It was a frigid November evening, but my digital daughter, Amanda, and I were wrapped in a blanket of storytelling at New York City’s Symphony Space.
Hosted by Matthew Love of Selected Shorts, it was a night to celebrate “The Best American Short Stories 2014,” with selections by Pulitzer Prize Winning Author Jennifer Egan. Egan offered insights into this edition’s common themes – despair, hope through the support of others, wild animals – along with her own list of prerequisites for inclusion, most notably an ability to engage the reader in surprise and current truths. I closed my eyes and escaped into worlds created by Lauren Groff and T.C. Boyle – and performed by actors Amy Ryan and Dylan Baker, respectively.
(Golden rule: You are never too old to be read a story.)
Matthew Love was all wit. As part of his commentary, he riffed off of what other, more modern-day writing collections, might look like. He postulated that in our short-take society we might want to see, “The Best American Paragraphs,” “The Best American Sentences,” or even “The Best American Tweets” – adding that maybe they would be pamphlets instead of tomes. I thought I could contribute another trilogy, “The Best American Hashtags,” “The Best American Emoji Sentences,” “The Best American Selfies.” I bet they would sell (attention any agents out there wanting to get it on this, l’m #allears).
I was also #allears when Jennifer Egan talked about how in the last 20 years, technology has unapologetically and definitively transformed how our world looks and feels. Watch a film with a corded telephone, a phone booth or a typewriter and you know you are experiencing life sometime before 1994. If you see a smartphone, or iPad, and tweets are flying across the screen, then welcome to the 21st century. And we are not going back – just speeding forward.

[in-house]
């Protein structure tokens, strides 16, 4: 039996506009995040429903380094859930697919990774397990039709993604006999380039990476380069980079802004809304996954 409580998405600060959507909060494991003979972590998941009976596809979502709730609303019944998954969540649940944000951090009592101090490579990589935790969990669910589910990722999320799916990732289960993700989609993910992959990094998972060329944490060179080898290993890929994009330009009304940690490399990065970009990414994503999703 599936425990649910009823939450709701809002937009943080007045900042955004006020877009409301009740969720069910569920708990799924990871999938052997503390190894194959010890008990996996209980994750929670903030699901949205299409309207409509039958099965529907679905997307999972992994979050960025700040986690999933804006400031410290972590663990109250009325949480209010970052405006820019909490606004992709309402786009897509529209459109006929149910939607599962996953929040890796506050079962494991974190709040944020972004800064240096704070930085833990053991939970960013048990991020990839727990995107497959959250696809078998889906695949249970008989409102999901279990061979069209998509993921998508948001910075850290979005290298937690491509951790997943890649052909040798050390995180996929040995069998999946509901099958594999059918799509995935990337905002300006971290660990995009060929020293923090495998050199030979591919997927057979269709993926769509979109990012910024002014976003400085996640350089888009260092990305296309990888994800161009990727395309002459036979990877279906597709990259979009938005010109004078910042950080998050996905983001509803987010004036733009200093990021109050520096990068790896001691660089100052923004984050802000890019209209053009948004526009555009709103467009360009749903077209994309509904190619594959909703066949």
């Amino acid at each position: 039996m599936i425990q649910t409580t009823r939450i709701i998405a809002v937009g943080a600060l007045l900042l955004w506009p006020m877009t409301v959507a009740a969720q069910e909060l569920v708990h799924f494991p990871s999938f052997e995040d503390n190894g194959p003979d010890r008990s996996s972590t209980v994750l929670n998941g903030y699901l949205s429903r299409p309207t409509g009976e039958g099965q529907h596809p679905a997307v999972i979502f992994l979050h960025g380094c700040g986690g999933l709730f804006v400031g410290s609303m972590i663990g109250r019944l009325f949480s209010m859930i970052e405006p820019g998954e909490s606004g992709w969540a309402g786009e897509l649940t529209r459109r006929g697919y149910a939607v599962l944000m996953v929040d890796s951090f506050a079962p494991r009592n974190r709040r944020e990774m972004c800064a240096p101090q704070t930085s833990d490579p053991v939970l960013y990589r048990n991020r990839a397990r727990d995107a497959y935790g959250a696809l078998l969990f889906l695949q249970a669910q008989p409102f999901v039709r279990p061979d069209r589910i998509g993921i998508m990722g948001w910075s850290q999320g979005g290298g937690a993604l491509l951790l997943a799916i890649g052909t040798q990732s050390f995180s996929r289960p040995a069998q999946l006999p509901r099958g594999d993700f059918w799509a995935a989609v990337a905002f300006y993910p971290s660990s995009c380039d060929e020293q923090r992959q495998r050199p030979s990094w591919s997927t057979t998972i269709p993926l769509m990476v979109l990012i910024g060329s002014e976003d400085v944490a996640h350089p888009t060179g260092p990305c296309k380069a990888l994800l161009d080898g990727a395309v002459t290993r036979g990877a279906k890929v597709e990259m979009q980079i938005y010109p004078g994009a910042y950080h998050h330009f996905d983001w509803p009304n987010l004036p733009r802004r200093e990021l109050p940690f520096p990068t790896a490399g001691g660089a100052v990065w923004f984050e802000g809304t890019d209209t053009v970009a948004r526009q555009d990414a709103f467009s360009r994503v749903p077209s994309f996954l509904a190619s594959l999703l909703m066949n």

When it was time for intermission, I looked over at my daughter and we gave each other the big-eyed look of approval. “So good…” she exhaled. And, then she whipped out her iPhone and started tapping through Snapchat. Huh?!
If you aren’t well versed in Snapchat, it is a photo messaging service, a quick and easy way to touch base with a friend with a photo or “snap.” You can even record videos, add text and drawings and most recently, send money. At its most appealing (and surreal to the uninitiated, aka us over 40-types), it is the safe sandbar, the Yoplait Lite; the diametric opposite of engaged, deep, involved conversation. At its most concerning, Snapchat’s promise of self-destructing videos and images turned out to have a bunch of loop holes. The takeaway…be careful what you “snap.”
So while I was still reveling in the reading, my daughter was trying to make the right funny face to snap to her friends. I wish I could show you, but with Snapchat, the images are fleeting. Gone in seconds.
The irony was thick.
According to ten-year-old Manhattanite Hayden, one of my Digital Daughter Ambassadors (Digital Daughter Facebook page coming soon!), “I like Snapchat because it helps me stay in touch. Sometimes I feel like it’s a way of joking around. When I use Snapchat, I might purposely make myself look bad because I don’t care…it’s for fun!”
My friend told me that her teenage son is always Snapchatting with his friends. When she asked him why he doesn’t seem to text anymore, he said, “With Snapchat, I don’t have to have a conversation.”
I get it…I do. It’s like saying, “I’m thinking of you,” but with a personal photo; a “picture that is worth a 1000 words.” But with our teenagers who tend towards one-word answers to our explicit questions, will our communication turn into a “rolled-eye” Snapchat photo when we try to engage? And, what’s next? A heartbeat sent from our child’s AppleWatch, just to let us know that they are alive?
It’s all up for grabs, and it’s all relevant, but let’s keep the art and engagement of storytelling alive!
And now, here are my top contenders for “Best American Hashtags 2014” (in no particular order). Would love to know yours…